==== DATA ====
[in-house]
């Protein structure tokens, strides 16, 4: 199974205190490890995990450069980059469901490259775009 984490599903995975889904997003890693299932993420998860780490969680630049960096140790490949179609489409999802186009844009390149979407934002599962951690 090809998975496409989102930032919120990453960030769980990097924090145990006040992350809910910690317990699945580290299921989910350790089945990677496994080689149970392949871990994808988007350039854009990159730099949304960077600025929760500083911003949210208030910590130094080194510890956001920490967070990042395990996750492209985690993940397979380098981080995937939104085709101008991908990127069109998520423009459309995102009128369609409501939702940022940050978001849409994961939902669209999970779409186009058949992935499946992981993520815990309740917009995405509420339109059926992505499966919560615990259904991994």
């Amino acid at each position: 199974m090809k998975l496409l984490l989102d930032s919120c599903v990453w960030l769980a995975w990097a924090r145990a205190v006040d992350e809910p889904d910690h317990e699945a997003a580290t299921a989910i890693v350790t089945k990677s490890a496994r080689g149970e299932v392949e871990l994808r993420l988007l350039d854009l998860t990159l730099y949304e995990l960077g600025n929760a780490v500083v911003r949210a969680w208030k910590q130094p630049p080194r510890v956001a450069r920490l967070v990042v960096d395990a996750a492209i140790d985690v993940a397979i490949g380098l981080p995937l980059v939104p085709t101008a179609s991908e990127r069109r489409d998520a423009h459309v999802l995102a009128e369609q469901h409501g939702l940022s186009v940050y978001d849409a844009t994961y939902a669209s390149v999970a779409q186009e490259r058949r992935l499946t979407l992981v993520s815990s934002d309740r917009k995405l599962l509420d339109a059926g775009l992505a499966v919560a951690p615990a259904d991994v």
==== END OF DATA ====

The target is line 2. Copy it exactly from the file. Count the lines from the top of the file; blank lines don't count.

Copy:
């Protein structure tokens, strides 16, 4: 199974205190490890995990450069980059469901490259775009 984490599903995975889904997003890693299932993420998860780490969680630049960096140790490949179609489409999802186009844009390149979407934002599962951690 090809998975496409989102930032919120990453960030769980990097924090145990006040992350809910910690317990699945580290299921989910350790089945990677496994080689149970392949871990994808988007350039854009990159730099949304960077600025929760500083911003949210208030910590130094080194510890956001920490967070990042395990996750492209985690993940397979380098981080995937939104085709101008991908990127069109998520423009459309995102009128369609409501939702940022940050978001849409994961939902669209999970779409186009058949992935499946992981993520815990309740917009995405509420339109059926992505499966919560615990259904991994």